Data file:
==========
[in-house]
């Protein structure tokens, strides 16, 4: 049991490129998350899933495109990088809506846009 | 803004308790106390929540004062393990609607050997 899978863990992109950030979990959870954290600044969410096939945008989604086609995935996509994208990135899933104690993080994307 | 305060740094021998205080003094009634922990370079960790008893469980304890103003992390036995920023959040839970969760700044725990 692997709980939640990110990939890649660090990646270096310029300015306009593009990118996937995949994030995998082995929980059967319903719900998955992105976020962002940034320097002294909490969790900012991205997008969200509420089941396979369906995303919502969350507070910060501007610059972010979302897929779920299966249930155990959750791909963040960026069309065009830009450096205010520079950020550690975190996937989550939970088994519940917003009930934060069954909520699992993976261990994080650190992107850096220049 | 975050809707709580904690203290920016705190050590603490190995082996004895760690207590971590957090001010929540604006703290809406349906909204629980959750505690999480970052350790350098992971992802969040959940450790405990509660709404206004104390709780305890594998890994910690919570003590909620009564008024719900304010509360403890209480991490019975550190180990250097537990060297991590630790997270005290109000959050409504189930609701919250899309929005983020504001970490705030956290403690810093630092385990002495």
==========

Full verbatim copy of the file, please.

[in-house]
């Protein structure tokens, strides 16, 4: 049991490129998350899933495109990088809506846009 | 803004308790106390929540004062393990609607050997 899978863990992109950030979990959870954290600044969410096939945008989604086609995935996509994208990135899933104690993080994307 | 305060740094021998205080003094009634922990370079960790008893469980304890103003992390036995920023959040839970969760700044725990 692997709980939640990110990939890649660090990646270096310029300015306009593009990118996937995949994030995998082995929980059967319903719900998955992105976020962002940034320097002294909490969790900012991205997008969200509420089941396979369906995303919502969350507070910060501007610059972010979302897929779920299966249930155990959750791909963040960026069309065009830009450096205010520079950020550690975190996937989550939970088994519940917003009930934060069954909520699992993976261990994080650190992107850096220049 | 975050809707709580904690203290920016705190050590603490190995082996004895760690207590971590957090001010929540604006703290809406349906909204629980959750505690999480970052350790350098992971992802969040959940450790405990509660709404206004104390709780305890594998890994910690919570003590909620009564008024719900304010509360403890209480991490019975550190180990250097537990060297991590630790997270005290109000959050409504189930609701919250899309929005983020504001970490705030956290403690810093630092385990002495």